Maintenance & Operations (Managing the Physical Plant)
Things I've Learned 2014
- By Michael G. Steger
- January 1st, 2015
WOW! It is hard to believe we are already into 2015… Where did 2014 go? I think it is safe to say that I am not the only one wondering that. The bigger question, however, is, was 2014 a productive year for you and your institution? This old dog has learned some new tricks this past year, or at least learned new variations of tricks already in the bag.
Because I’ve had so much change in my professional life, I’ll lead with a commentary on embracing change and looking for good ways to introduce it to the maintenance team. Introducing effective and efficient work practices or refining existing efficient measures is an excellent way to solidify the department’s place on campus. Being able to increase both the quality and quantity of work is a win-win-win scenario. Our leadership acknowledges and often rewards such accomplishments, while our maintenance department enjoys the fruits of these efforts by being well thought of as well as experiencing personal and professional reward. In addition, our customer appreciates our ability to complete a job within a reasonable amount of time and with high-quality results. Be prepared for some pushback at first, but stick to the plan and it’ll work out for everyone. On plans, I’ve (re)learned that we must always have a Plan B, Plan C and, depending upon the degree of difficulty of the project or assignment, prepare to continue to invent new plans until we get it right!
Take Risks, and Trust Others
As leaders, we need to take calculated risks in our effort to support the goals of our institutions. One example would be taking on an energy conservation project. We can run the operational and return-on-investment calculations forward and backward, but we will never truly know the results until it is implemented and being maintained by our team. Thorough research, checking references from similar projects completed and trusting the engineering/marketing team’s data gets us where we need to be in order to gain approval to commence a project. Remember that with big risk comes big reward, so when the numbers are right and those supporting the project are willing to back it, go for it. However, do not confuse foolishness for risk. We are fiscally bound to good business management practices.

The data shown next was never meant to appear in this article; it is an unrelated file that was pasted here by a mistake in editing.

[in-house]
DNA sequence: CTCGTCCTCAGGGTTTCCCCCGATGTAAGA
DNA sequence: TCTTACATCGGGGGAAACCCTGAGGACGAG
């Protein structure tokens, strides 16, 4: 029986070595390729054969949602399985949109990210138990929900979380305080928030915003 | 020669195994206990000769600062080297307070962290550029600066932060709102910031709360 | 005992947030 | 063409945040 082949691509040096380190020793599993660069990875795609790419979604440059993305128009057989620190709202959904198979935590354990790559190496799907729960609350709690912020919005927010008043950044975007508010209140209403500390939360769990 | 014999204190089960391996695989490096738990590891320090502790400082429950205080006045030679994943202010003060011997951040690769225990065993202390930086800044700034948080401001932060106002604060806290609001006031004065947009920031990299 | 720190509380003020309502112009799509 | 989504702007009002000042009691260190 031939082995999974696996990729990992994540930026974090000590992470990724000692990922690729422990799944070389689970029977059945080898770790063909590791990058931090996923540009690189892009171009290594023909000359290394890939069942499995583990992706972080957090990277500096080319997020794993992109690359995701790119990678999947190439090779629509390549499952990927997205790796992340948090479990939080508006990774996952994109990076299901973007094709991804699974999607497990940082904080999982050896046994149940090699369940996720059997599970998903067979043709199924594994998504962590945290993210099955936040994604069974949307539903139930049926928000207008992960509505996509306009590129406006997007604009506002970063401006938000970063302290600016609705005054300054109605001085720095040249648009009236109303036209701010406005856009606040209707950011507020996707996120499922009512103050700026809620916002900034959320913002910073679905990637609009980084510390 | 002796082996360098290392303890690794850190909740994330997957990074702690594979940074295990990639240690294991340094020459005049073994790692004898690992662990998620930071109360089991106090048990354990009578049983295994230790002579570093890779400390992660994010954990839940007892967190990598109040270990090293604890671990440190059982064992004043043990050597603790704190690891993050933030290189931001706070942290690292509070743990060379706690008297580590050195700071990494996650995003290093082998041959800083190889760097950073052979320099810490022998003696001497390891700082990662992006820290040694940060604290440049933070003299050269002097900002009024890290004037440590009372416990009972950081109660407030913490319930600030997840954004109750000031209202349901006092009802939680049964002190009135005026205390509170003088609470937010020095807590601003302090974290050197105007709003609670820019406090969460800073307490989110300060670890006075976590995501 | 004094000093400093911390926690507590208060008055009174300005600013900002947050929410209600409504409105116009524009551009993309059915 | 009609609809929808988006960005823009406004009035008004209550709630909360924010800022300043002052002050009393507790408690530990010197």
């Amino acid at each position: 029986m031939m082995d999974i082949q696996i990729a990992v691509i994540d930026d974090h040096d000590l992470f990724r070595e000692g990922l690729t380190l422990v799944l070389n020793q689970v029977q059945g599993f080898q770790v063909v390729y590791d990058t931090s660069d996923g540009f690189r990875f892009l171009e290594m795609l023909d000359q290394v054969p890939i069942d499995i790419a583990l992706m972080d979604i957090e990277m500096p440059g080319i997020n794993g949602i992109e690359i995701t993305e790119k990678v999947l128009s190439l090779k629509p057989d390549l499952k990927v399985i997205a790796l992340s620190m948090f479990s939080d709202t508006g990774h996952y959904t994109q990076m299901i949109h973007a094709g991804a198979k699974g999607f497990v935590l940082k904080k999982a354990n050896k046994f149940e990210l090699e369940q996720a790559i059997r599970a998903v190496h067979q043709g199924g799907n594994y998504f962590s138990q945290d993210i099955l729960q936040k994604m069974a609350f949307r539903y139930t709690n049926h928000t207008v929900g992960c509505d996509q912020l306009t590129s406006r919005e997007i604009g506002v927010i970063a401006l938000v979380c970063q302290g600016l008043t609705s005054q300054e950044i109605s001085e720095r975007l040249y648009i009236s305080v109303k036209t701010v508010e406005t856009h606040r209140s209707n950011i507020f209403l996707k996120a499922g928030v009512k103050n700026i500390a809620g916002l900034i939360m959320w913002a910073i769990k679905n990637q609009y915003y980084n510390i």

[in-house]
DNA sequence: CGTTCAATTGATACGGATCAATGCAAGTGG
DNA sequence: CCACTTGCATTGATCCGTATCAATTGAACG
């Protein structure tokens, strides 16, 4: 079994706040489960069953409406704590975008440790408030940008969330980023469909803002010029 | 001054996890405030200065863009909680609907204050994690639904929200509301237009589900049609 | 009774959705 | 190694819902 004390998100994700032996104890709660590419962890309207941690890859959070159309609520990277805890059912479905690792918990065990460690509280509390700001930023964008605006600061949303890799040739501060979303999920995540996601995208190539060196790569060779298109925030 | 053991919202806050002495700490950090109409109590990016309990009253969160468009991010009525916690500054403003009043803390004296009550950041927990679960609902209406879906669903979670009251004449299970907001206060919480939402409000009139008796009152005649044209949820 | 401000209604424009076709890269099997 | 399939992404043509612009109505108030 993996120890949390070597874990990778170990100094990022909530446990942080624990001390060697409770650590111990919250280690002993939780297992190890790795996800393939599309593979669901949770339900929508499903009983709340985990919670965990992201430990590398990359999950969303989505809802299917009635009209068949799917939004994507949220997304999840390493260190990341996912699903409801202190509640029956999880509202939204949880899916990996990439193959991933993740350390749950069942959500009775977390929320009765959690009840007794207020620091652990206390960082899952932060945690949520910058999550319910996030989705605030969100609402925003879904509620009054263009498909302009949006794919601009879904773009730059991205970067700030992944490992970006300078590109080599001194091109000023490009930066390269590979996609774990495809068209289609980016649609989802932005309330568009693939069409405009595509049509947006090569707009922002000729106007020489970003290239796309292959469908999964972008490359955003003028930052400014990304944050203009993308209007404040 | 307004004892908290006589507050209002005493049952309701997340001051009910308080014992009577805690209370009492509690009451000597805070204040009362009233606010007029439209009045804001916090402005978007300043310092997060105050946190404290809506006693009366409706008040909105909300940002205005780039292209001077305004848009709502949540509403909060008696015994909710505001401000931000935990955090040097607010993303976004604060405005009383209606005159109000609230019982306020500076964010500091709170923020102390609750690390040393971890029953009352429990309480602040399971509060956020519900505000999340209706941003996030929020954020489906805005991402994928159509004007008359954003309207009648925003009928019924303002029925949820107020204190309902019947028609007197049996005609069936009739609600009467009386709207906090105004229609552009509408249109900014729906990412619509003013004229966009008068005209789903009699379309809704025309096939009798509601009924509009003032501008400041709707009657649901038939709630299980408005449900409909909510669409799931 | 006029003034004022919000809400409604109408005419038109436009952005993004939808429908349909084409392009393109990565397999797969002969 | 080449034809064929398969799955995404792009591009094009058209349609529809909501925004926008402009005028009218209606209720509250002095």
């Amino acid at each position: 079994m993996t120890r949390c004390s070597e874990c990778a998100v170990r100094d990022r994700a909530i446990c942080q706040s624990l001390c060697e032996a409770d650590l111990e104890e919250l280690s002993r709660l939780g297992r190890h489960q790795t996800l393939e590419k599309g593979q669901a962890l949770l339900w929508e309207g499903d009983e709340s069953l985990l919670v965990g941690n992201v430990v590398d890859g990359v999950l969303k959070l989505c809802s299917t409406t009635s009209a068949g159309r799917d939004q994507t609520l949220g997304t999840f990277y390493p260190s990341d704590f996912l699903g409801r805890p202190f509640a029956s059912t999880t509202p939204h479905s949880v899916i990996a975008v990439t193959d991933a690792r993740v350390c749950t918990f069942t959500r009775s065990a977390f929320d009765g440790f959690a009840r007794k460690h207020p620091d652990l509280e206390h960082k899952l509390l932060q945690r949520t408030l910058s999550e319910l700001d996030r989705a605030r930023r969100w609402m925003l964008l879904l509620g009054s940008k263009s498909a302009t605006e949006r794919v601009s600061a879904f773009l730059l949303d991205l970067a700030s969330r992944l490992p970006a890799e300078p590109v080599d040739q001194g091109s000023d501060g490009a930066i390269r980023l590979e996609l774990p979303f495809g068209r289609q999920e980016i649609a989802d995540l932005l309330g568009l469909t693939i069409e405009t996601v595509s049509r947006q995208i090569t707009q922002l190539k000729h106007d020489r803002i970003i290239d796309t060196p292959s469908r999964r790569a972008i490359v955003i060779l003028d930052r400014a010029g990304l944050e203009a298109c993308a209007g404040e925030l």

On the subject of trust, I’ve applied President Reagan’s adage, “Trust, but verify,” in many situations this past year while getting to know new employees and co-workers. This could relate to any number of things, including the proposed results of that energy conservation project, a new maintenance product, or our relationship with employees or co-workers. We must trust our employees to possess the technical proficiency to perform their work. Once that proficiency is verified, it is incumbent on each of us to continue to maintain that trust. Trust, I’ve learned, builds confidence and creates an environment where our technicians want to excel in order to maintain that confidence. Remember too, that trust is a two-way street and must be earned. I believe we sometimes take that trust for granted.
I am reminded from time to time to bring safety to the forefront in the work we do, how we perform our jobs and for whom we perform them! Underemphasizing safety and complacency as it relates to safety are the same as being negligent. We encourage our employees to work safe for their own well being. Working to provide a safe campus environment for our students, staff, faculty and visitors is a very important byproduct of the maintenance effort as well. The balance between beating the safety drum too often and not enough is a very fine line. Too much and our technicians get numb to the message. Not enough and they begin to exhibit careless and unsafe tendencies.
Don’t Hesitate to Ask
Being relatively new in this position on a new campus, I’ve learned that it is the wise manager that seeks input and advice in any number of situations. One thing is for sure; historical perspective is vital in the decision-making process. Not so much in that we will continue to do the same thing, but, quite to the contrary, as the old cliché goes, in order to know where we are going we must know where we have been!
As always, I close with the most important thing we can continue to “learn” on the job. Remember that it’s not just maintenance — there are so many other factors in our daily work routine — and at the end of the day it is about performing for a customer… our students!
Take care of yourself, giving precedent to faith, family and friends, and you’ll be better on the job!
This article originally appeared in the January 2015 issue of College Planning & Management.
Michael G. Steger is director, Physical Plant, for Berkeley Preparatory School in Tampa, FL. He can be reached at Stegemik@berkeleyprep.org.